March 13, 2014
by Rachel Walker
You know why you ride your bike to work each day: fresh air, endorphins, avoiding snarled traffic in the morning rush. But what about your less enthusiastic colleagues, the ones who might consider biking … and then jump in the car and swing through the drive-thru coffee shop? Perhaps they’re in need of incentives.
Fortunately, a growing movement aims to convince more employees to ditch the car and hop on a bike, walk, or take public transportation to the office. The common currency is cash—paid out on a per-trip or a per-mile basis. Here’s a (not really) surprise: It works.
At Osprey Packs, a backpack company based in Cortez, CO, employees earn $0.50 per non-motorized trip, up to $2/day (commuting to and from work, lunch breaks). This gets the majority of the company’s 70 employees pedaling to work. In addition, on Colorado’s Bike to Work Day, Osprey provides gift bags for all participants and randomly gives five non-motorized commuters bigger prizes. The company also coordinates a Clean Commute Challenge, where employees pledge to ride, walk, or carpool at least 30 days in a three-month period.
“It’s a really great morale booster,” says Sam Mix, Outdoor Marketing Manager at Osprey. “We make it a fun competition and reward people based on miles, number of trips completed, and more.”
Clif Bar, which has more than 300 employees at its Emeryville, CA headquarters, takes the incentivizing even further. The company’s Sustainability Benefits Program includes a $500 incentive to purchase a commuter bike or to restore an existing bike. Employees who walk, bike or take public transportation to work can also earn points they trade in for rewards, including cash, massages and gear.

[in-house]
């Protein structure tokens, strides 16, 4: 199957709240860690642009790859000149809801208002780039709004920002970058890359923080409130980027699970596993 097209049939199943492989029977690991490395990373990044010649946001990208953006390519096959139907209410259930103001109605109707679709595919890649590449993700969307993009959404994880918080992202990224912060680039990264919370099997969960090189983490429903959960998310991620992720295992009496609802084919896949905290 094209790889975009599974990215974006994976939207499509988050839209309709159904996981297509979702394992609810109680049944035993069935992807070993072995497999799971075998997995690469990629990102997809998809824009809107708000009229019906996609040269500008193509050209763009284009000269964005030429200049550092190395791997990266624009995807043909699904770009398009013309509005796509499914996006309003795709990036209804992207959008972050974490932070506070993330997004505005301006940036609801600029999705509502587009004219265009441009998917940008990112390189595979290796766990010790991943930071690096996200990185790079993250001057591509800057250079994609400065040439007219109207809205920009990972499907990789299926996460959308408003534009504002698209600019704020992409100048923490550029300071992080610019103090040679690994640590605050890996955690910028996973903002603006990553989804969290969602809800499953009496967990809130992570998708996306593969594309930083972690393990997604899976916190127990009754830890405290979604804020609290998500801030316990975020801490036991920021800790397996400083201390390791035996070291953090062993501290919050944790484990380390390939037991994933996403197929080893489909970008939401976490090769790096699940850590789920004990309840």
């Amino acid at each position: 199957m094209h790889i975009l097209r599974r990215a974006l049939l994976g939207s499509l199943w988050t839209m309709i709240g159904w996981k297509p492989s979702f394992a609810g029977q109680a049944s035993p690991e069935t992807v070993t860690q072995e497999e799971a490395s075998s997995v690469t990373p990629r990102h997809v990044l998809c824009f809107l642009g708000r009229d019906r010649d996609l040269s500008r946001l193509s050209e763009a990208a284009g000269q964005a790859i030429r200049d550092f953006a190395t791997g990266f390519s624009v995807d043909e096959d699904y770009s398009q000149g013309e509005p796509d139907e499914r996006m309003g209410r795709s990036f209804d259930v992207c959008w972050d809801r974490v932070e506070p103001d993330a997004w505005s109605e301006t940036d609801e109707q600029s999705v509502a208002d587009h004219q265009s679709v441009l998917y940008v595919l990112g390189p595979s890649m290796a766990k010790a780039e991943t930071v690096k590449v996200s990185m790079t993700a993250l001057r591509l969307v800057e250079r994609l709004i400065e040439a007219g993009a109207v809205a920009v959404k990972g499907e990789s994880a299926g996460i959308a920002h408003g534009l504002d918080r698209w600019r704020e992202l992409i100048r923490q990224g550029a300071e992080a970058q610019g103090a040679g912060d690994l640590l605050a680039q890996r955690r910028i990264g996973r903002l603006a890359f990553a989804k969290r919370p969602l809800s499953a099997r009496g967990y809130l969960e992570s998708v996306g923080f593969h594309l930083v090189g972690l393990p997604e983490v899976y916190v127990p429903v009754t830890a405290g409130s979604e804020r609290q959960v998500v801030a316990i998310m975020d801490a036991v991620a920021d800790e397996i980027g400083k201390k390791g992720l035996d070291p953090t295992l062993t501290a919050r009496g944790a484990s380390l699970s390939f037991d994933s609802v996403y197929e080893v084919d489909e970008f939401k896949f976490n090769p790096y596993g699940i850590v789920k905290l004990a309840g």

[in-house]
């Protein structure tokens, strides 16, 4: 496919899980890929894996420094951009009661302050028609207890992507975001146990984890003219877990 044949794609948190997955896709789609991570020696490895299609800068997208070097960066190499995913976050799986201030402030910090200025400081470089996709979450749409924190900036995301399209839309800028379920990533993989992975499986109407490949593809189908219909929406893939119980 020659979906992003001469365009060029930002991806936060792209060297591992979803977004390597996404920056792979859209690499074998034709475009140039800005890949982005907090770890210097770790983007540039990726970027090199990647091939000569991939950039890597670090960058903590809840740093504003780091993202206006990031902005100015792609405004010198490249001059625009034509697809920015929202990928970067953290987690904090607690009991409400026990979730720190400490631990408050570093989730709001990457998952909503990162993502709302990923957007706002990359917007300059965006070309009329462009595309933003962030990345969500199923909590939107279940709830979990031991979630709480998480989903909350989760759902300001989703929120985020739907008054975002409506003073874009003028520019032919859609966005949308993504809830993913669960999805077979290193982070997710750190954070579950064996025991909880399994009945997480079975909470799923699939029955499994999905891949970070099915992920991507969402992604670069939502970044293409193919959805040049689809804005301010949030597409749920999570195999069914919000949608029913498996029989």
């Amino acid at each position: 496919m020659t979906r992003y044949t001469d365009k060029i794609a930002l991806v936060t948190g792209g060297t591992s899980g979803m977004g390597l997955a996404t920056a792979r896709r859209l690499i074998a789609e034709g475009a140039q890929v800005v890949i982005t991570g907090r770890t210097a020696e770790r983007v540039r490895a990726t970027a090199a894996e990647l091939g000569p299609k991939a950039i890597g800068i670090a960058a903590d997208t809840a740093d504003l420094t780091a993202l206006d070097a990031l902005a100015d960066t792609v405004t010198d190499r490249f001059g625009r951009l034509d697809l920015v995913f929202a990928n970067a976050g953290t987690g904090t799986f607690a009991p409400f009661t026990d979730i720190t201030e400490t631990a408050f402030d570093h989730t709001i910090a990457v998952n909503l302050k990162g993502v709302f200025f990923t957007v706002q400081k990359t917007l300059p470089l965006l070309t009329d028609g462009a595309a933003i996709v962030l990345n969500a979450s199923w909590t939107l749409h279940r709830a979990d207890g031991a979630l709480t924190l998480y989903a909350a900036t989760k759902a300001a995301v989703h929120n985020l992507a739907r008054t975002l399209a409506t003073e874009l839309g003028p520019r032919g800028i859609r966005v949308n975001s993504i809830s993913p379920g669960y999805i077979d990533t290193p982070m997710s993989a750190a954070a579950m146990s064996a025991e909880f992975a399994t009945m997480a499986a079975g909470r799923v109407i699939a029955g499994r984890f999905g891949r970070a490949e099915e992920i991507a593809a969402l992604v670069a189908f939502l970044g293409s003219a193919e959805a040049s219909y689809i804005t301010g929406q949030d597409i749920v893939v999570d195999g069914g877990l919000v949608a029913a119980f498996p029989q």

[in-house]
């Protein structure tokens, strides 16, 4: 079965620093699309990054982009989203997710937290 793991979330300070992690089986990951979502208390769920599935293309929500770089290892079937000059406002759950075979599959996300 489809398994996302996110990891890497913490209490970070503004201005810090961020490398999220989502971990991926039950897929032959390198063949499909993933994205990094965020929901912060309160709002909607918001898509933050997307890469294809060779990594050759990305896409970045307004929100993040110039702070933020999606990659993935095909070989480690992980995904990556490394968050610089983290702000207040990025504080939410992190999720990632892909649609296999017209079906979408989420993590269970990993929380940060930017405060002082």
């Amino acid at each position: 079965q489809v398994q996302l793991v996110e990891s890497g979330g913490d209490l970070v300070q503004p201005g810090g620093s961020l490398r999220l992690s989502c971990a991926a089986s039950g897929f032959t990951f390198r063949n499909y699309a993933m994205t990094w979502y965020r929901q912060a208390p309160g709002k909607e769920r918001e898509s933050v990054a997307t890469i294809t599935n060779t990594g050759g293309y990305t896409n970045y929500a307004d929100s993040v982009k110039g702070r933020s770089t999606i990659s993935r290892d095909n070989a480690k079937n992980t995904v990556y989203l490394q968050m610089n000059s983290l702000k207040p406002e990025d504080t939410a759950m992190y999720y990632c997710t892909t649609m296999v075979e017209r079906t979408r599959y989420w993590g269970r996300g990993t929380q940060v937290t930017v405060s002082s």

Perhaps it’s no surprise that the majority of companies in the outdoor industry offer some type of commuter incentive—after all, this is a market founded on healthy living and an appreciation for physical fitness. But the perks are available within a range of other industries. Timber giant Weyerhaeuser offers incentives to get employees out of their cars, as do Jamba Juice, Tumblr, Amgen, and more.
The widespread popularity of these programs underscores what health advocates have long maintained: It is in the employer’s best interest to encourage employees to adopt and maintain healthy lifestyles. In addition to paying people to pedal (or walk or take public transportation), companies can also encourage non-motorized commuting by offering shower facilities and secure bike storage.
Thanks to the 2009 Bicycle Commuter Act, employers may also provide a reimbursement of up to $20 per month for “reasonable expenses incurred by the employee in conjunction with their commute to work by bike.” Your bike needs a tune up? Based on how your benefits are organized, your boss may help you pay for it. It makes sense for the employers, as the healthier the employees, the less companies are likely to pay in medical coverage.
If you’re not sure whether your company provides incentives, the easiest thing is to ask Human Resources (or, if your company doesn’t have an HR department, ask your boss). And if the program exists, take advantage of it. After all, many of us ride to work for the sheer, intrinsic pleasure. But none of us are immune to a little extra coffee cash or a free massage. Let your company help you. It makes work that much more enjoyable.
France: PAMA, A bicycle kilometric allowance